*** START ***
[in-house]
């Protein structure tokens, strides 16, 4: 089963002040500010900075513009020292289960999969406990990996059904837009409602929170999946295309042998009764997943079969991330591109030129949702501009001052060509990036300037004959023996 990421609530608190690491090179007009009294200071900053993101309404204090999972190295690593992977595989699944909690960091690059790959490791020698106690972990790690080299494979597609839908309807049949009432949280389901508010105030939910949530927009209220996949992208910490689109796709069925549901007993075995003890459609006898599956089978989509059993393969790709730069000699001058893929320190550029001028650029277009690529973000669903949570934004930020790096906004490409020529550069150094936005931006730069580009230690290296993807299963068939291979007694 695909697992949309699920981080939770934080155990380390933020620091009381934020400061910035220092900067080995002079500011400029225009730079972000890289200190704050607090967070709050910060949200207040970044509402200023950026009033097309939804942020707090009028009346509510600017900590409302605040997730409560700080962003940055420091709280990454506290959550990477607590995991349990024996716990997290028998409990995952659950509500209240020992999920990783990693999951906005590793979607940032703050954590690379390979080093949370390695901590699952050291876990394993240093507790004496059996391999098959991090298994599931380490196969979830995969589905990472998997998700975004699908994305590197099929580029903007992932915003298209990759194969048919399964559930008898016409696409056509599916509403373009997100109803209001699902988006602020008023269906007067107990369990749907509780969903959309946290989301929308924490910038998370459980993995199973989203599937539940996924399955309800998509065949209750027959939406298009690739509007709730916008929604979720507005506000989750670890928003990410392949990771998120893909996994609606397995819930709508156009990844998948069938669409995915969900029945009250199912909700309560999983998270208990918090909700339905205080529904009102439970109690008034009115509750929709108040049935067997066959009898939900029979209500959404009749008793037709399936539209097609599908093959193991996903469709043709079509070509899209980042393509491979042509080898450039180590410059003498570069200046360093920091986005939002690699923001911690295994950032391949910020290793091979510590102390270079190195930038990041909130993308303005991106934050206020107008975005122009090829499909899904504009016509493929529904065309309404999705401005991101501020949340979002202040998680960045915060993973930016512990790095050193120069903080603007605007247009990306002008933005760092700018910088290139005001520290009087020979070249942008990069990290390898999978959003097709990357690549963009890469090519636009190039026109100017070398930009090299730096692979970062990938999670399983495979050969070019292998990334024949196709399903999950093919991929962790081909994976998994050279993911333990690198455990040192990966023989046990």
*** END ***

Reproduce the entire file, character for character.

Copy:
[in-house]
């Protein structure tokens, strides 16, 4: 089963002040500010900075513009020292289960999969406990990996059904837009409602929170999946295309042998009764997943079969991330591109030129949702501009001052060509990036300037004959023996 990421609530608190690491090179007009009294200071900053993101309404204090999972190295690593992977595989699944909690960091690059790959490791020698106690972990790690080299494979597609839908309807049949009432949280389901508010105030939910949530927009209220996949992208910490689109796709069925549901007993075995003890459609006898599956089978989509059993393969790709730069000699001058893929320190550029001028650029277009690529973000669903949570934004930020790096906004490409020529550069150094936005931006730069580009230690290296993807299963068939291979007694 695909697992949309699920981080939770934080155990380390933020620091009381934020400061910035220092900067080995002079500011400029225009730079972000890289200190704050607090967070709050910060949200207040970044509402200023950026009033097309939804942020707090009028009346509510600017900590409302605040997730409560700080962003940055420091709280990454506290959550990477607590995991349990024996716990997290028998409990995952659950509500209240020992999920990783990693999951906005590793979607940032703050954590690379390979080093949370390695901590699952050291876990394993240093507790004496059996391999098959991090298994599931380490196969979830995969589905990472998997998700975004699908994305590197099929580029903007992932915003298209990759194969048919399964559930008898016409696409056509599916509403373009997100109803209001699902988006602020008023269906007067107990369990749907509780969903959309946290989301929308924490910038998370459980993995199973989203599937539940996924399955309800998509065949209750027959939406298009690739509007709730916008929604979720507005506000989750670890928003990410392949990771998120893909996994609606397995819930709508156009990844998948069938669409995915969900029945009250199912909700309560999983998270208990918090909700339905205080529904009102439970109690008034009115509750929709108040049935067997066959009898939900029979209500959404009749008793037709399936539209097609599908093959193991996903469709043709079509070509899209980042393509491979042509080898450039180590410059003498570069200046360093920091986005939002690699923001911690295994950032391949910020290793091979510590102390270079190195930038990041909130993308303005991106934050206020107008975005122009090829499909899904504009016509493929529904065309309404999705401005991101501020949340979002202040998680960045915060993973930016512990790095050193120069903080603007605007247009990306002008933005760092700018910088290139005001520290009087020979070249942008990069990290390898999978959003097709990357690549963009890469090519636009190039026109100017070398930009090299730096692979970062990938999670399983495979050969070019292998990334024949196709399903999950093919991929962790081909994976998994050279993911333990690198455990040192990966023989046990």